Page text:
Gonna ride this horse for awhile

Yup, I’m really hooked.  But I think you might want to know more about this.

I monitor the posts in a couple of Google Groups…ChurchBIT and ChMS Discussion.  Recent discussions in both of these groups (independent of each other…maybe it’s something in the air) are about Social Networking tools/sites that are specifically for churches.  One of these discussions led me to this blog-site that has access to a survey for church people to take and get info from.  Give it a rip…

And, I’ve got no dog in this fight, but you also might want to look at BeOneBody, CircleBuilder, and LightsTogether

Blessings to you and all whom you love.



2 Responses to “Gonna ride this horse for awhile”

  1. Mickey Says:

    I’m still not convinced that a custom “Christian” social networking tool is the answer. We’ve looked at doing that in the past, and even have similar tools loaded on our site (the latest version of vBulletin does quite bit along these lines). But why?

    We’ve got 2200+ church members already on Facebook. Without our intervention, they created 40some groups and they’ve been using it for a while now. They can talk to each other, share photos, create public and private groups, etc. Why do we need to move them from there to a Christian bubble?

    I see sites like Facebook as doing a few things for us that a private network couldn’t do:

    1 — As I said, we’ve got a head start with tons of church members already there.
    2 — It makes it much easier to invite non-church friends to events. Rather than asking them to join CircleBuilder and then look at the event, you can just send them right to the event on Facebook.
    3 — As someone said at the NACBA meeting last week, the “15 of your friends are attending…” messages can go a long way, especially for youth.

    On the flipside, I see two potential problems with this approach:

    1 — Less control. You can control the groups that you create, but that’s about it.
    2 — Dilution, especially down the road. We can all agree that Facebook won’t be around forever, so when the next big thing (or things) comes along, we’ll have to slowly migrate to those directions rather than keeping the connections we have in CircleBuilder (or whatever program).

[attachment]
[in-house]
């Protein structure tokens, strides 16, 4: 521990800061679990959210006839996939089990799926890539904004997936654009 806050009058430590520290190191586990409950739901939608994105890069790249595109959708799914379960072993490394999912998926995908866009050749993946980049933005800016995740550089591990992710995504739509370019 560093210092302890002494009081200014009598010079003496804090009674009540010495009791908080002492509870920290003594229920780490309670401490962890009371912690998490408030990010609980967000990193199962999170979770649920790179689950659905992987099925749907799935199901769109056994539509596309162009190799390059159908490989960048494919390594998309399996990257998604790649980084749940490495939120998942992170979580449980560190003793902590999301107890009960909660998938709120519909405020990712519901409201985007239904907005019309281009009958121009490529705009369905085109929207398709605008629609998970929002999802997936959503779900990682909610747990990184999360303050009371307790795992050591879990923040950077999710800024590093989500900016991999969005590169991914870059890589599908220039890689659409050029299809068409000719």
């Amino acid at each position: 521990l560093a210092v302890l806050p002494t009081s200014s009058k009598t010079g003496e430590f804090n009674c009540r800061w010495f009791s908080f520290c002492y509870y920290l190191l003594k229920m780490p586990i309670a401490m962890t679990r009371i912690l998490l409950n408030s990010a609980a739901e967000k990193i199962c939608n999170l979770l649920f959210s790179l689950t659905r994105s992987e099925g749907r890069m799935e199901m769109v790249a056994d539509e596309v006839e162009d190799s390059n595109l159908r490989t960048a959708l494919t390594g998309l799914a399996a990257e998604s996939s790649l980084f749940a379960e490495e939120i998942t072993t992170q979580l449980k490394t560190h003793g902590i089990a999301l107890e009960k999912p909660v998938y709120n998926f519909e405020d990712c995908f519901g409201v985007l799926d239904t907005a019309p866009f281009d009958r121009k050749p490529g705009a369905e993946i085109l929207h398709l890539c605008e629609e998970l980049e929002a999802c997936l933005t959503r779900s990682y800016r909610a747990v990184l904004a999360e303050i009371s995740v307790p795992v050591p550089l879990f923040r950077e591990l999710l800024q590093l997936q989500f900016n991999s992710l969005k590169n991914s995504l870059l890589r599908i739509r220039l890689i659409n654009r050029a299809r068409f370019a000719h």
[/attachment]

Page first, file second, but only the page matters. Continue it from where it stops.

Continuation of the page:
That being said, I think it’s worth it. We’re pushing as hard as we can into Facebook and Twitter (and LinkedIn and FriendFeed, etc) to take advantage of those opportunities.

    I love to hear what others have to say about this.

  2. Howard Brown Says:


    I love your post as things are still evolving on the right mix of traditional and online community building. I believe a private online community has significant value to give higher levels of control, engagment, reporting, online giving, messaging, database integration that you may not want to do on a public place like FB.
    FB is the 900 pound gorilla for now, and sharing content between the churches “walled garden” community / small groups and FB is an absolute depending on the church and its flock.
    We believe combination of CircleBuilder.com and an open social network is good thing.


    Howard Brown
    (full disclosure – I am cofounder and CEO of CircleBuilder Software and open to feedback, comments, sharing and growing as we continue to grow the kingdom)

Leave a Reply

Fill in your details below or click an icon to log in:

WordPress.com Logo

You are commenting using your WordPress.com account. Log Out /  Change )

Google+ photo

You are commenting using your Google+ account. Log Out /  Change )

Twitter picture

You are commenting using your Twitter account. Log Out /  Change )

Facebook photo

You are commenting using your Facebook account. Log Out /  Change )


Connecting to %s

%d bloggers like this: